A cost accountant is a type of managerial accountant who is tasked with determining the total production cost of a business. They do so by reviewing all relevant factors such as cost of materials, cost of labor, rent, electricity, maintenance, and similar costs. In this way they can determine both the fixed and variable costs of the product’s production. These costs therefore fall into one of three categories: material, labor and expenses.

By pinpointing all related costs, they are able to present the company’s management with insight as to what funds should be allocated towards product production, as well as highlighting any unnecessary expenditures. The main purpose is to establish what the expected base production costs are so that the management will be able to calculate how many products will need to be sold at what price in order to not only meet the overhead costs, but to actually make a profit.

What does a cost accountant do?

Cost accountants:

  • Record, analyze and report all costs related to production and present it to management
  • They compile lists of all costs and expenditures that should be entered into the balance sheet and other relevant financial documentation
  • Advise the business’s management on how to optimize business practices and processes efficiently and optimally

What are the different types of cost accounting?

There are four main types of cost accounting. These are presented below:

Standard costing

This form of cost accounting utilizes various ratios to determine the efficient use of labor and materials in contrast to the goods and services that are being produced. These ratios are then used to identify and analyze the discrepancies between the estimated production costs in contrast to the actual costs. Once the standard costs are established, the managers can then proceed to finalize planning and budgeting decisions. However, they will also need to take into account the variances that will invariably occur between the standard and actual costs when planning the budgets.

Activity-based costing

This is a costing methodology that that assigns overhead and indirect costs to activities. Any event, unit of work, once-off task, product distribution or similar cost-influencing factor within the business qualifies as an activity. This includes classifying activities that are generally difficult to assign when determining costing, such as salaries, transportation and utilities. By doing so, the managers are presented with broader costing information that allows them to conceive of better pricing strategies than they otherwise would have.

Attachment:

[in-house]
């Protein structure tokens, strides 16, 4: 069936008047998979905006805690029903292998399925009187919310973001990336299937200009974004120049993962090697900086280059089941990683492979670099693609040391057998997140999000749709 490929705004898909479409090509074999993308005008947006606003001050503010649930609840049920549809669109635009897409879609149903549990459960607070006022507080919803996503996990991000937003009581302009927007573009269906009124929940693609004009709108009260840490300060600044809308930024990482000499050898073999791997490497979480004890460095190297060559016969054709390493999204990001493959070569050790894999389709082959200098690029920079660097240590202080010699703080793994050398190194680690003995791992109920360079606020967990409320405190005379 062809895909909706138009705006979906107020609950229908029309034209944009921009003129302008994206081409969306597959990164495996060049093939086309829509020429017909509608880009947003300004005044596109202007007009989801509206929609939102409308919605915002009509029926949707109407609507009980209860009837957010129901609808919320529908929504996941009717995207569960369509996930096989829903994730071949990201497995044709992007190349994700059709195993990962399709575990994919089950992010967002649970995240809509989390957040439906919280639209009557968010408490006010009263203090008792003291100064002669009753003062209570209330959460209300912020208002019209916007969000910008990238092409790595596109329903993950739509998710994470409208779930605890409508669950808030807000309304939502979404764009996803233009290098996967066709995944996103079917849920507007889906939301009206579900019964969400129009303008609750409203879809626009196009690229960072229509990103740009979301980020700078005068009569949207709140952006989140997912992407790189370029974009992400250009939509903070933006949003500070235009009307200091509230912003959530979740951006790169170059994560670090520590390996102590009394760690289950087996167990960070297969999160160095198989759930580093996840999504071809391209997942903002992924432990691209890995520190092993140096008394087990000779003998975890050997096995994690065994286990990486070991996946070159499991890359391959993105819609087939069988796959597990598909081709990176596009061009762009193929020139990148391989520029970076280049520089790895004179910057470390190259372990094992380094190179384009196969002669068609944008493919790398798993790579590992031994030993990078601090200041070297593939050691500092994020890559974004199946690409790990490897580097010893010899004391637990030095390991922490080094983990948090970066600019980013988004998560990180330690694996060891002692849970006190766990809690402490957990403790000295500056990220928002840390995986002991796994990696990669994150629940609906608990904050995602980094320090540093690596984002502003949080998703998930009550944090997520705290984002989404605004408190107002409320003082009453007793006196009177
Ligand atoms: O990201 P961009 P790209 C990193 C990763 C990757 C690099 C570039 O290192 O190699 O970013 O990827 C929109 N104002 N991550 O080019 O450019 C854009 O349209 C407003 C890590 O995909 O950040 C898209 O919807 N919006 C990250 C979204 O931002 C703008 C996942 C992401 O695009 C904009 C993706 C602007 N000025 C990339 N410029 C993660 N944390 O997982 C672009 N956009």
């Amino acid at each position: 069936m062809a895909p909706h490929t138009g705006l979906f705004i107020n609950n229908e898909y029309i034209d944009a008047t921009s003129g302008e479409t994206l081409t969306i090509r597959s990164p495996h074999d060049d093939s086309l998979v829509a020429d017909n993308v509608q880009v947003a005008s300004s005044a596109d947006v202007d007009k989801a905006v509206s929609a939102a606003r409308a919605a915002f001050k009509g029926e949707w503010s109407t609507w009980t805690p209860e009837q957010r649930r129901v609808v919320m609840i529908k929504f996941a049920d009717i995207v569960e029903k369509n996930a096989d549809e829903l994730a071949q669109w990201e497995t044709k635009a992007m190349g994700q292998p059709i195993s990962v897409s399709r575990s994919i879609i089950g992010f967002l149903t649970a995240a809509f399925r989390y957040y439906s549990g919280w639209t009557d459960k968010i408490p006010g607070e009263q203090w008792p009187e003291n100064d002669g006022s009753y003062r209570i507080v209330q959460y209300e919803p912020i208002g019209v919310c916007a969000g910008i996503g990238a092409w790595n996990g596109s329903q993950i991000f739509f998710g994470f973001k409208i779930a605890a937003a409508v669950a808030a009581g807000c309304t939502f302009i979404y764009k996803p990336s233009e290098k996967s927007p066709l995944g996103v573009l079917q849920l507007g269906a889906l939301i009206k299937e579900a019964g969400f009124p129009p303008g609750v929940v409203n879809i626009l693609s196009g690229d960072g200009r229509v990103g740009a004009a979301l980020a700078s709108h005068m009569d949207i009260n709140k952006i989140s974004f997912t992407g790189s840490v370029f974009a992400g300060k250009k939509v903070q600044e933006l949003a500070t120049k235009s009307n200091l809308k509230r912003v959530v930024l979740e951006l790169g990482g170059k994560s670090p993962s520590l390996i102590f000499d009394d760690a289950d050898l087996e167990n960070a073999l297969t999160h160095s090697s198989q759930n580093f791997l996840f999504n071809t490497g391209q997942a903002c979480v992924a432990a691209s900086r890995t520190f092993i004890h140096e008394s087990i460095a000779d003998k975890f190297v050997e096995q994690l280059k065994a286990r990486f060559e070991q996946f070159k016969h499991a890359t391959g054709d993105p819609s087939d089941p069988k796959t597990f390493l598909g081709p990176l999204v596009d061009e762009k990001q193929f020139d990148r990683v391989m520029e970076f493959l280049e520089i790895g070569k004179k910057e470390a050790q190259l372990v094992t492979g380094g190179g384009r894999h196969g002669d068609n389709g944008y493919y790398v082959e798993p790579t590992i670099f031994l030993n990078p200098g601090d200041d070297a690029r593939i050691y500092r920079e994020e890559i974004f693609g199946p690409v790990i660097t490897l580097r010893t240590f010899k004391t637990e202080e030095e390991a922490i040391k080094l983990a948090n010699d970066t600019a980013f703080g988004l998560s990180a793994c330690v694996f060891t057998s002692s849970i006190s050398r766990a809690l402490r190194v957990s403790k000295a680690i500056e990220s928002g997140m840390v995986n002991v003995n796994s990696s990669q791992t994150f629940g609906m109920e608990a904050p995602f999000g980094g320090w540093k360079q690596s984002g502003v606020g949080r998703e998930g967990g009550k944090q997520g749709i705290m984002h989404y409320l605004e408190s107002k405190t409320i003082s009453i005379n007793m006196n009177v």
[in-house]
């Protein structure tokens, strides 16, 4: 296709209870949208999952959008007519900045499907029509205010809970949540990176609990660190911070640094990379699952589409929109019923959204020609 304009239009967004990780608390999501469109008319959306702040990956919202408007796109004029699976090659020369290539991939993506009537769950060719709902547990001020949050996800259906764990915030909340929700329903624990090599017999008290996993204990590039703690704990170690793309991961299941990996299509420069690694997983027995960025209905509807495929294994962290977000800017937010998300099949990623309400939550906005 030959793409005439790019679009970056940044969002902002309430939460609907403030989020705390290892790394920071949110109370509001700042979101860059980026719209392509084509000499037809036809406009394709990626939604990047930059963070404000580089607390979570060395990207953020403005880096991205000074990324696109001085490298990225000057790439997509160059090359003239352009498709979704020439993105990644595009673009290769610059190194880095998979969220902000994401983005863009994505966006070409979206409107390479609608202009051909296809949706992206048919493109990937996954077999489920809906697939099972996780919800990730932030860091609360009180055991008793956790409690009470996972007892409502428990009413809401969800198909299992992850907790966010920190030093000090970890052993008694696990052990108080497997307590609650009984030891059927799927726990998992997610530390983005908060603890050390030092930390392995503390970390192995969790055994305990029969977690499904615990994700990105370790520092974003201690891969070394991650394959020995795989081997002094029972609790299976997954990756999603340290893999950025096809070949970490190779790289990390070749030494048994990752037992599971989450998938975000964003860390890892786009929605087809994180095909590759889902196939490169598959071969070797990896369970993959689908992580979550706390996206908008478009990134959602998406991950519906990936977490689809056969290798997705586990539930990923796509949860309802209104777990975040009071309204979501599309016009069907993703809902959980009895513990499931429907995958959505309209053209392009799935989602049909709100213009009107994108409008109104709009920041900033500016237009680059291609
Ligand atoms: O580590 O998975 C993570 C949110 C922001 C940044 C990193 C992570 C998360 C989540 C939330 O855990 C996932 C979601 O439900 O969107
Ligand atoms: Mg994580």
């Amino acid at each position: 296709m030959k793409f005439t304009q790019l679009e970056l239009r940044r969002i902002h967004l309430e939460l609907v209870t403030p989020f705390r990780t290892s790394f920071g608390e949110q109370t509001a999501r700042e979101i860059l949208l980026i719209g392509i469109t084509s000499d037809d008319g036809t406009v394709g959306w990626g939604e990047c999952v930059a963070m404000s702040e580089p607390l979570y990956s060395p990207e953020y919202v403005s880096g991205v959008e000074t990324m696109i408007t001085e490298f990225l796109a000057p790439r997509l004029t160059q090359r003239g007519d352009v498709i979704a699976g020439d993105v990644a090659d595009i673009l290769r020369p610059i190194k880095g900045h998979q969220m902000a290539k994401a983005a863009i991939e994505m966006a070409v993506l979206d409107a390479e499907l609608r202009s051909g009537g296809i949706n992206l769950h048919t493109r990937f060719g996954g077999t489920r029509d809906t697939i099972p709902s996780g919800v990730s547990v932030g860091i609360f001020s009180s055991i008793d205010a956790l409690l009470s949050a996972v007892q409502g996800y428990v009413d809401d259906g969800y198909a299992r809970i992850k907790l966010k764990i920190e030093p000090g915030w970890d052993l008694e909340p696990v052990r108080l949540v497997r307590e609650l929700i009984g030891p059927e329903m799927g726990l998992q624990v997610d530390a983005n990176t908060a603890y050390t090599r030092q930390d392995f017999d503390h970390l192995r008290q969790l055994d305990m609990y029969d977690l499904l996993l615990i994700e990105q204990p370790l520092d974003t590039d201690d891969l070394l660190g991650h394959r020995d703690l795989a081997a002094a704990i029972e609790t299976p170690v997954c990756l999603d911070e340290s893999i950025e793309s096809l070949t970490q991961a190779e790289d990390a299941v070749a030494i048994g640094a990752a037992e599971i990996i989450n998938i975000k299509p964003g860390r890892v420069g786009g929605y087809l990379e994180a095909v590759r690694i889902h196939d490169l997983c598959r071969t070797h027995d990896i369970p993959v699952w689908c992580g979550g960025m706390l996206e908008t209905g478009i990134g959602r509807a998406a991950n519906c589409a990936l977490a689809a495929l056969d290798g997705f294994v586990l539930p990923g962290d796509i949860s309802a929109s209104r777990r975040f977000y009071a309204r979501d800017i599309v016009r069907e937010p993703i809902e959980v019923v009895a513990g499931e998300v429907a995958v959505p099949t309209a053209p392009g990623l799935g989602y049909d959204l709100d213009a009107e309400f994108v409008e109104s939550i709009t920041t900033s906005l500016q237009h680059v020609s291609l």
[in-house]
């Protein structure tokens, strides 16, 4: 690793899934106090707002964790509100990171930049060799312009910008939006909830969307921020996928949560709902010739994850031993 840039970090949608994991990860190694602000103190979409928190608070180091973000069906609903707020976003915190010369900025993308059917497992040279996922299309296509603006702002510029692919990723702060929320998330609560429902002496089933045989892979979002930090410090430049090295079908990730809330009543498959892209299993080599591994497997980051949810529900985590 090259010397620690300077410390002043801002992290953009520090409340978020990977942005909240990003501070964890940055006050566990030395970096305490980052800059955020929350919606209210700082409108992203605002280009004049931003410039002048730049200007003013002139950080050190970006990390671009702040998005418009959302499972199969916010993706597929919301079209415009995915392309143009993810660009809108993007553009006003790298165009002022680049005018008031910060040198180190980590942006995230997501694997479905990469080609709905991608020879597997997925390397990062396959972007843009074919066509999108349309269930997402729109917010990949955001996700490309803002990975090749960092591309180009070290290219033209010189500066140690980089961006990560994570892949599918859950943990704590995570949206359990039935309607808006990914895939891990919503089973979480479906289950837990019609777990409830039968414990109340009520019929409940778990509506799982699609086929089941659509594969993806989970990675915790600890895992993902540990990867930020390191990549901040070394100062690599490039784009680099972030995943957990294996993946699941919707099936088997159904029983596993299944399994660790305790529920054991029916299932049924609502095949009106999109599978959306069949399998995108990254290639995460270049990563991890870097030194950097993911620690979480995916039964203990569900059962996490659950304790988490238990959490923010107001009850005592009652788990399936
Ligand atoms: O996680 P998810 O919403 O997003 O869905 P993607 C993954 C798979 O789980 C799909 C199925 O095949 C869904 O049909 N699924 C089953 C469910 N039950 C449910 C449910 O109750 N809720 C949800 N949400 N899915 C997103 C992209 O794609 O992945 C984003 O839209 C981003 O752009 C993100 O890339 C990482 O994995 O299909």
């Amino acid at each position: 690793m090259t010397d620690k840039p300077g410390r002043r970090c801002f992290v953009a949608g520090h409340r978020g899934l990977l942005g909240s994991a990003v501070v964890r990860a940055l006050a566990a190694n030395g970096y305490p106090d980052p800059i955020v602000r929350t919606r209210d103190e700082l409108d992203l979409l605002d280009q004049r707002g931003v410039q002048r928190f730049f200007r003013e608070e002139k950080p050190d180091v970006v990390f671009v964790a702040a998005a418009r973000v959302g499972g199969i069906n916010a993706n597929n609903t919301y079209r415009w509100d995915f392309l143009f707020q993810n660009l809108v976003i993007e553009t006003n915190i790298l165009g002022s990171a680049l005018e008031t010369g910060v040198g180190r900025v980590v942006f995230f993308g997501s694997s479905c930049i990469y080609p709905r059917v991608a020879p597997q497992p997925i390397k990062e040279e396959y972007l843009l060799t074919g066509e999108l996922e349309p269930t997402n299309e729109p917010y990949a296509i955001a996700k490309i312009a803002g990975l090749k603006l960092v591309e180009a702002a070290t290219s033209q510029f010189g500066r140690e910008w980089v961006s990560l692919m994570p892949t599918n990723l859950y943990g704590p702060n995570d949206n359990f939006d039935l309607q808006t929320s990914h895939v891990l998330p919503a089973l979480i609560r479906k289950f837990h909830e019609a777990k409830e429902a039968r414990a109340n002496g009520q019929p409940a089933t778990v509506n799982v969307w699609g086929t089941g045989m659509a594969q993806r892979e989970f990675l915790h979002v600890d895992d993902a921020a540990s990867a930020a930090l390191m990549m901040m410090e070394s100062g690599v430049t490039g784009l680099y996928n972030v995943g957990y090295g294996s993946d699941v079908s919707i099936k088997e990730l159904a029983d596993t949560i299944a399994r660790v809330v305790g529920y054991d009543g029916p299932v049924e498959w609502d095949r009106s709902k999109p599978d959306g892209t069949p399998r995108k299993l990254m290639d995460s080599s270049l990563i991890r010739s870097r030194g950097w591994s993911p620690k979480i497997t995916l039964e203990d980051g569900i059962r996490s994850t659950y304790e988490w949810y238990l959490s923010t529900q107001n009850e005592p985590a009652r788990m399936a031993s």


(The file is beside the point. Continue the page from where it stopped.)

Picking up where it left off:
Marginal costing

This costing technique works with two costs, namely the marginal cost, which is variable, and the fixed cost. The marginal cost is the cost that is added to the overall production when one more unit is added to the production cost. It can also refer to the cost involved in serving an extra customer. The purpose in adding these two costs together is to determine what the increased overall cost would be when an extra item is produced. By doing so, the management can optimize its production by means of economies of scale.

Lean accounting

This is a process of financial reporting that is used to measure, evaluate and improve the flow and interactions of all related tasks. The purpose of this is to reduce unnecessary expenditures while improving the product or service that is delivered to the client. Essentially, it is about eliminating cost wastage from the company’s accounting system.

How is cost accounting different from financial accounting?

Cost AccountingFinancial Accounting
Reports submitted to internal managementReports submitted to internal management and relevant external parties
Presents data according to the business’s accounting practicesRecords and presents financial information according to Generally Accepted Accounting Principles (GAAP)
Compiles broad financial reports pertaining to the production, running costs and processes of the business’s productsPrepares a standard set of reports
Reports are used for budgeting purposes and setting up cost reduction systemsReports are used for advising customers and management regarding future financial decisions
Compares actual costs to budgeted costsOnly works with actual financial data
Not legally requiredLegally mandatory
Reports produced regularlyReports usually produced for the end of the accounting period
Focuses on reducing unnecessary expendituresFocuses on keeping accurately tracking all financial information of a company in a concise, accurate and legible manner

Do I need a CPA to be a cost accountant?

No. Most cost accountants are trained on the job under the supervision of an experienced cost accountant. However, but they will generally only be hired if they have at least received a college degree in accountancy or similar.